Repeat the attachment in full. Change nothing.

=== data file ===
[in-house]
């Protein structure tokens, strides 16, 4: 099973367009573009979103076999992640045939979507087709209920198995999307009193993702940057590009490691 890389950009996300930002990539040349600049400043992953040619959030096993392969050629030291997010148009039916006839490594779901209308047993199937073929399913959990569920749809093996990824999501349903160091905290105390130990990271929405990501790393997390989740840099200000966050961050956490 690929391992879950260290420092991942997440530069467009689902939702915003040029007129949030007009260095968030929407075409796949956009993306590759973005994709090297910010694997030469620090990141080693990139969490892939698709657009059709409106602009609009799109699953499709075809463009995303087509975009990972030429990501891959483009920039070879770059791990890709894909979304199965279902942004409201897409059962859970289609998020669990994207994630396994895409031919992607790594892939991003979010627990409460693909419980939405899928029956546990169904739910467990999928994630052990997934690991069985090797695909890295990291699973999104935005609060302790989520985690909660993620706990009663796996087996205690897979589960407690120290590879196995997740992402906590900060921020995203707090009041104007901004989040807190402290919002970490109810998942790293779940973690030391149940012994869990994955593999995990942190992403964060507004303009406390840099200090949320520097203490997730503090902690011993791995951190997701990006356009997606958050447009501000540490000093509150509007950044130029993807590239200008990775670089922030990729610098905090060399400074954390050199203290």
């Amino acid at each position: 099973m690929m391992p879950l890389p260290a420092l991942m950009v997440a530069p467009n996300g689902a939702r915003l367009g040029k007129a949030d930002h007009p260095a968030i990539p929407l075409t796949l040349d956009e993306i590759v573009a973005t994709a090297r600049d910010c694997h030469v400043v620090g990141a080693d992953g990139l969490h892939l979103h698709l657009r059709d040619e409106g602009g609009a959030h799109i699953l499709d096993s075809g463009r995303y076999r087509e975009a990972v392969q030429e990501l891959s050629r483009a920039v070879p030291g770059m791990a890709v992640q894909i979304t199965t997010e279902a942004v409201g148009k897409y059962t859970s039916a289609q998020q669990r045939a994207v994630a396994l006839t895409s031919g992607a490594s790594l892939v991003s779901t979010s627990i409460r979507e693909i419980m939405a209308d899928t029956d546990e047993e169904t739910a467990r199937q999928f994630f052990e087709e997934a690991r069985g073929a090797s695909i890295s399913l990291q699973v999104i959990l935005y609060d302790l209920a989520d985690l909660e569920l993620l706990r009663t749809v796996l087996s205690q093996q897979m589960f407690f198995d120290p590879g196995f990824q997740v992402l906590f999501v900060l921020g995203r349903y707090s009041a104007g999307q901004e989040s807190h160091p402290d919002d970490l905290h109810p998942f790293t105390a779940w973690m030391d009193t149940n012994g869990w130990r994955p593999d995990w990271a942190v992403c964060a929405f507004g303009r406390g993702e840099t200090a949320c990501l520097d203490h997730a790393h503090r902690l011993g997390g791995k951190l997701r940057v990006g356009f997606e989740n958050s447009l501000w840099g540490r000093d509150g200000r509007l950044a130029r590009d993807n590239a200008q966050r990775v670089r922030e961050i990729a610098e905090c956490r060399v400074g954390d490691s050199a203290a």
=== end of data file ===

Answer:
[in-house]
């Protein structure tokens, strides 16, 4: 099973367009573009979103076999992640045939979507087709209920198995999307009193993702940057590009490691 890389950009996300930002990539040349600049400043992953040619959030096993392969050629030291997010148009039916006839490594779901209308047993199937073929399913959990569920749809093996990824999501349903160091905290105390130990990271929405990501790393997390989740840099200000966050961050956490 690929391992879950260290420092991942997440530069467009689902939702915003040029007129949030007009260095968030929407075409796949956009993306590759973005994709090297910010694997030469620090990141080693990139969490892939698709657009059709409106602009609009799109699953499709075809463009995303087509975009990972030429990501891959483009920039070879770059791990890709894909979304199965279902942004409201897409059962859970289609998020669990994207994630396994895409031919992607790594892939991003979010627990409460693909419980939405899928029956546990169904739910467990999928994630052990997934690991069985090797695909890295990291699973999104935005609060302790989520985690909660993620706990009663796996087996205690897979589960407690120290590879196995997740992402906590900060921020995203707090009041104007901004989040807190402290919002970490109810998942790293779940973690030391149940012994869990994955593999995990942190992403964060507004303009406390840099200090949320520097203490997730503090902690011993791995951190997701990006356009997606958050447009501000540490000093509150509007950044130029993807590239200008990775670089922030990729610098905090060399400074954390050199203290």
């Amino acid at each position: 099973m690929m391992p879950l890389p260290a420092l991942m950009v997440a530069p467009n996300g689902a939702r915003l367009g040029k007129a949030d930002h007009p260095a968030i990539p929407l075409t796949l040349d956009e993306i590759v573009a973005t994709a090297r600049d910010c694997h030469v400043v620090g990141a080693d992953g990139l969490h892939l979103h698709l657009r059709d040619e409106g602009g609009a959030h799109i699953l499709d096993s075809g463009r995303y076999r087509e975009a990972v392969q030429e990501l891959s050629r483009a920039v070879p030291g770059m791990a890709v992640q894909i979304t199965t997010e279902a942004v409201g148009k897409y059962t859970s039916a289609q998020q669990r045939a994207v994630a396994l006839t895409s031919g992607a490594s790594l892939v991003s779901t979010s627990i409460r979507e693909i419980m939405a209308d899928t029956d546990e047993e169904t739910a467990r199937q999928f994630f052990e087709e997934a690991r069985g073929a090797s695909i890295s399913l990291q699973v999104i959990l935005y609060d302790l209920a989520d985690l909660e569920l993620l706990r009663t749809v796996l087996s205690q093996q897979m589960f407690f198995d120290p590879g196995f990824q997740v992402l906590f999501v900060l921020g995203r349903y707090s009041a104007g999307q901004e989040s807190h160091p402290d919002d970490l905290h109810p998942f790293t105390a779940w973690m030391d009193t149940n012994g869990w130990r994955p593999d995990w990271a942190v992403c964060a929405f507004g303009r406390g993702e840099t200090a949320c990501l520097d203490h997730a790393h503090r902690l011993g997390g791995k951190l997701r940057v990006g356009f997606e989740n958050s447009l501000w840099g540490r000093d509150g200000r509007l950044a130029r590009d993807n590239a200008q966050r990775v670089r922030e961050i990729a610098e905090c956490r060399v400074g954390d490691s050199a203290a």